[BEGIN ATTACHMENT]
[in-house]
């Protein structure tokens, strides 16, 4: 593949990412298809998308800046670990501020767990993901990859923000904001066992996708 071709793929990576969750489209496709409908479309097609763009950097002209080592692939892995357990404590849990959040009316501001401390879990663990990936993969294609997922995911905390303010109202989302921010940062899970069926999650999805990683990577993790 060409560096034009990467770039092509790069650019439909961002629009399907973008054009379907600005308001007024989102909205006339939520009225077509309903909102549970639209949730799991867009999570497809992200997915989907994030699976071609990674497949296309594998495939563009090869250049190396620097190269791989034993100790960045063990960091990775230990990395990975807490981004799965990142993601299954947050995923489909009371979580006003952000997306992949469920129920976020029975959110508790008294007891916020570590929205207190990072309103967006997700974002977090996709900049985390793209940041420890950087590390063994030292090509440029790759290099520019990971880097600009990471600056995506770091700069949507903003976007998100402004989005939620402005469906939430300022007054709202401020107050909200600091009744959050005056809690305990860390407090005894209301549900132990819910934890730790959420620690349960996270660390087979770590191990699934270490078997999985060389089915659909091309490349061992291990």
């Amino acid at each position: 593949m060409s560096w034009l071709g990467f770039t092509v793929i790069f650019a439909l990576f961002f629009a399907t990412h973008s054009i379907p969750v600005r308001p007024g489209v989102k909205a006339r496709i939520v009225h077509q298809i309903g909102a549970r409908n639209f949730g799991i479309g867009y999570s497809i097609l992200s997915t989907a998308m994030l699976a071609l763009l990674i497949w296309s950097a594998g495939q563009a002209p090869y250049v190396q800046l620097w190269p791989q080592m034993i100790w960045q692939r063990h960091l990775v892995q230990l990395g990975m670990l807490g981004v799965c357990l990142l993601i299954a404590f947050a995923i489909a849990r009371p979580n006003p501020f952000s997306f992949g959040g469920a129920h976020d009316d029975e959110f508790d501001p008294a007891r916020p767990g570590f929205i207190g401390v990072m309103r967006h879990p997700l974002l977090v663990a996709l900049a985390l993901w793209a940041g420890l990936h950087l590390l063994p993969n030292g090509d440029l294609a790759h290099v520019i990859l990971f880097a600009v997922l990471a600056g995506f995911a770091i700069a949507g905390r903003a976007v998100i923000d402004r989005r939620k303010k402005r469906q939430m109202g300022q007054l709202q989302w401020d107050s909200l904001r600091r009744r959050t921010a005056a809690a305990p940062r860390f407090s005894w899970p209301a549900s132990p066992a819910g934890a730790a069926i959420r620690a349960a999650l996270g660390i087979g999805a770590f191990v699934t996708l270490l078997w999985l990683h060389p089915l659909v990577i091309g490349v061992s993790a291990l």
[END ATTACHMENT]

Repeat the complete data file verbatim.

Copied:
[in-house]
């Protein structure tokens, strides 16, 4: 593949990412298809998308800046670990501020767990993901990859923000904001066992996708 071709793929990576969750489209496709409908479309097609763009950097002209080592692939892995357990404590849990959040009316501001401390879990663990990936993969294609997922995911905390303010109202989302921010940062899970069926999650999805990683990577993790 060409560096034009990467770039092509790069650019439909961002629009399907973008054009379907600005308001007024989102909205006339939520009225077509309903909102549970639209949730799991867009999570497809992200997915989907994030699976071609990674497949296309594998495939563009090869250049190396620097190269791989034993100790960045063990960091990775230990990395990975807490981004799965990142993601299954947050995923489909009371979580006003952000997306992949469920129920976020029975959110508790008294007891916020570590929205207190990072309103967006997700974002977090996709900049985390793209940041420890950087590390063994030292090509440029790759290099520019990971880097600009990471600056995506770091700069949507903003976007998100402004989005939620402005469906939430300022007054709202401020107050909200600091009744959050005056809690305990860390407090005894209301549900132990819910934890730790959420620690349960996270660390087979770590191990699934270490078997999985060389089915659909091309490349061992291990």
């Amino acid at each position: 593949m060409s560096w034009l071709g990467f770039t092509v793929i790069f650019a439909l990576f961002f629009a399907t990412h973008s054009i379907p969750v600005r308001p007024g489209v989102k909205a006339r496709i939520v009225h077509q298809i309903g909102a549970r409908n639209f949730g799991i479309g867009y999570s497809i097609l992200s997915t989907a998308m994030l699976a071609l763009l990674i497949w296309s950097a594998g495939q563009a002209p090869y250049v190396q800046l620097w190269p791989q080592m034993i100790w960045q692939r063990h960091l990775v892995q230990l990395g990975m670990l807490g981004v799965c357990l990142l993601i299954a404590f947050a995923i489909a849990r009371p979580n006003p501020f952000s997306f992949g959040g469920a129920h976020d009316d029975e959110f508790d501001p008294a007891r916020p767990g570590f929205i207190g401390v990072m309103r967006h879990p997700l974002l977090v663990a996709l900049a985390l993901w793209a940041g420890l990936h950087l590390l063994p993969n030292g090509d440029l294609a790759h290099v520019i990859l990971f880097a600009v997922l990471a600056g995506f995911a770091i700069a949507g905390r903003a976007v998100i923000d402004r989005r939620k303010k402005r469906q939430m109202g300022q007054l709202q989302w401020d107050s909200l904001r600091r009744r959050t921010a005056a809690a305990p940062r860390f407090s005894w899970p209301a549900s132990p066992a819910g934890a730790a069926i959420r620690a349960a999650l996270g660390i087979g999805a770590f191990v699934t996708l270490l078997w999985l990683h060389p089915l659909v990577i091309g490349v061992s993790a291990l």